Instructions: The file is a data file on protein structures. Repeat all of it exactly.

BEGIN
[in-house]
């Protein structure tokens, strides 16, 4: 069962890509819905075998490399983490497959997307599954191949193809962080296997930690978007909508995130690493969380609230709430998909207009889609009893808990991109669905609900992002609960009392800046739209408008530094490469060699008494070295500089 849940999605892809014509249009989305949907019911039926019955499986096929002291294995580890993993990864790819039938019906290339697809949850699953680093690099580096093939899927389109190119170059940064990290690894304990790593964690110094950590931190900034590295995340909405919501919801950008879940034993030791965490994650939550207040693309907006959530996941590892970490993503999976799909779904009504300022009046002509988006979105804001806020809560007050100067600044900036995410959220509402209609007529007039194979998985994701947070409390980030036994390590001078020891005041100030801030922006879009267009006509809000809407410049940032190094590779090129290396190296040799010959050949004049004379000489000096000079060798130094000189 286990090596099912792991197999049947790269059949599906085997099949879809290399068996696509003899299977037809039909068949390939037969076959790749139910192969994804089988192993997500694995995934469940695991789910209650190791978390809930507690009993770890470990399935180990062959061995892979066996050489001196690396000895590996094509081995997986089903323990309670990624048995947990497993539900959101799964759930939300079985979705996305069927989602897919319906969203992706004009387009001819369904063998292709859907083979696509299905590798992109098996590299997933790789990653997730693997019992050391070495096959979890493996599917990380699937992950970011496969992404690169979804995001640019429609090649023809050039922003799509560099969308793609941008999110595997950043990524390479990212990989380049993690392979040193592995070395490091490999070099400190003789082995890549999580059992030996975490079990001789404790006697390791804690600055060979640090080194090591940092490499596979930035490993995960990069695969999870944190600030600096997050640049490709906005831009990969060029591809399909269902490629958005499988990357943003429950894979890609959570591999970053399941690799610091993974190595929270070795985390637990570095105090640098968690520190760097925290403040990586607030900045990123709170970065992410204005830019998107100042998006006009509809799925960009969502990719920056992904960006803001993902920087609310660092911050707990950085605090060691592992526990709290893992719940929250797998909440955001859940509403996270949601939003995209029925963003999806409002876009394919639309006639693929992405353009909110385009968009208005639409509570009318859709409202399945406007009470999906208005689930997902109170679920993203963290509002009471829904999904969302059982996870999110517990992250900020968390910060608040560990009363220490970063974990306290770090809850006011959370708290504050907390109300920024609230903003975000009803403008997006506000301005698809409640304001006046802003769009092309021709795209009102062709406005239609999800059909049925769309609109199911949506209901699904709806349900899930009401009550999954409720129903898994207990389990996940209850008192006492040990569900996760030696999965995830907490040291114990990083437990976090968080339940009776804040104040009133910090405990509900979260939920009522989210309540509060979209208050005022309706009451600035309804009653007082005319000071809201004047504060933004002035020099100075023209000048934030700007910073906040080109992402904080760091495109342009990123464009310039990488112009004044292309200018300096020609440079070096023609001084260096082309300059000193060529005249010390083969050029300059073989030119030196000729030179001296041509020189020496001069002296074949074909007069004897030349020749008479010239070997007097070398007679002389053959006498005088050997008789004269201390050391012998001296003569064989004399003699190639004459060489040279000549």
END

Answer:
[in-house]
């Protein structure tokens, strides 16, 4: 069962890509819905075998490399983490497959997307599954191949193809962080296997930690978007909508995130690493969380609230709430998909207009889609009893808990991109669905609900992002609960009392800046739209408008530094490469060699008494070295500089 849940999605892809014509249009989305949907019911039926019955499986096929002291294995580890993993990864790819039938019906290339697809949850699953680093690099580096093939899927389109190119170059940064990290690894304990790593964690110094950590931190900034590295995340909405919501919801950008879940034993030791965490994650939550207040693309907006959530996941590892970490993503999976799909779904009504300022009046002509988006979105804001806020809560007050100067600044900036995410959220509402209609007529007039194979998985994701947070409390980030036994390590001078020891005041100030801030922006879009267009006509809000809407410049940032190094590779090129290396190296040799010959050949004049004379000489000096000079060798130094000189 286990090596099912792991197999049947790269059949599906085997099949879809290399068996696509003899299977037809039909068949390939037969076959790749139910192969994804089988192993997500694995995934469940695991789910209650190791978390809930507690009993770890470990399935180990062959061995892979066996050489001196690396000895590996094509081995997986089903323990309670990624048995947990497993539900959101799964759930939300079985979705996305069927989602897919319906969203992706004009387009001819369904063998292709859907083979696509299905590798992109098996590299997933790789990653997730693997019992050391070495096959979890493996599917990380699937992950970011496969992404690169979804995001640019429609090649023809050039922003799509560099969308793609941008999110595997950043990524390479990212990989380049993690392979040193592995070395490091490999070099400190003789082995890549999580059992030996975490079990001789404790006697390791804690600055060979640090080194090591940092490499596979930035490993995960990069695969999870944190600030600096997050640049490709906005831009990969060029591809399909269902490629958005499988990357943003429950894979890609959570591999970053399941690799610091993974190595929270070795985390637990570095105090640098968690520190760097925290403040990586607030900045990123709170970065992410204005830019998107100042998006006009509809799925960009969502990719920056992904960006803001993902920087609310660092911050707990950085605090060691592992526990709290893992719940929250797998909440955001859940509403996270949601939003995209029925963003999806409002876009394919639309006639693929992405353009909110385009968009208005639409509570009318859709409202399945406007009470999906208005689930997902109170679920993203963290509002009471829904999904969302059982996870999110517990992250900020968390910060608040560990009363220490970063974990306290770090809850006011959370708290504050907390109300920024609230903003975000009803403008997006506000301005698809409640304001006046802003769009092309021709795209009102062709406005239609999800059909049925769309609109199911949506209901699904709806349900899930009401009550999954409720129903898994207990389990996940209850008192006492040990569900996760030696999965995830907490040291114990990083437990976090968080339940009776804040104040009133910090405990509900979260939920009522989210309540509060979209208050005022309706009451600035309804009653007082005319000071809201004047504060933004002035020099100075023209000048934030700007910073906040080109992402904080760091495109342009990123464009310039990488112009004044292309200018300096020609440079070096023609001084260096082309300059000193060529005249010390083969050029300059073989030119030196000729030179001296041509020189020496001069002296074949074909007069004897030349020749008479010239070997007097070398007679002389053959006498005088050997008789004269201390050391012998001296003569064989004399003699190639004459060489040279000549």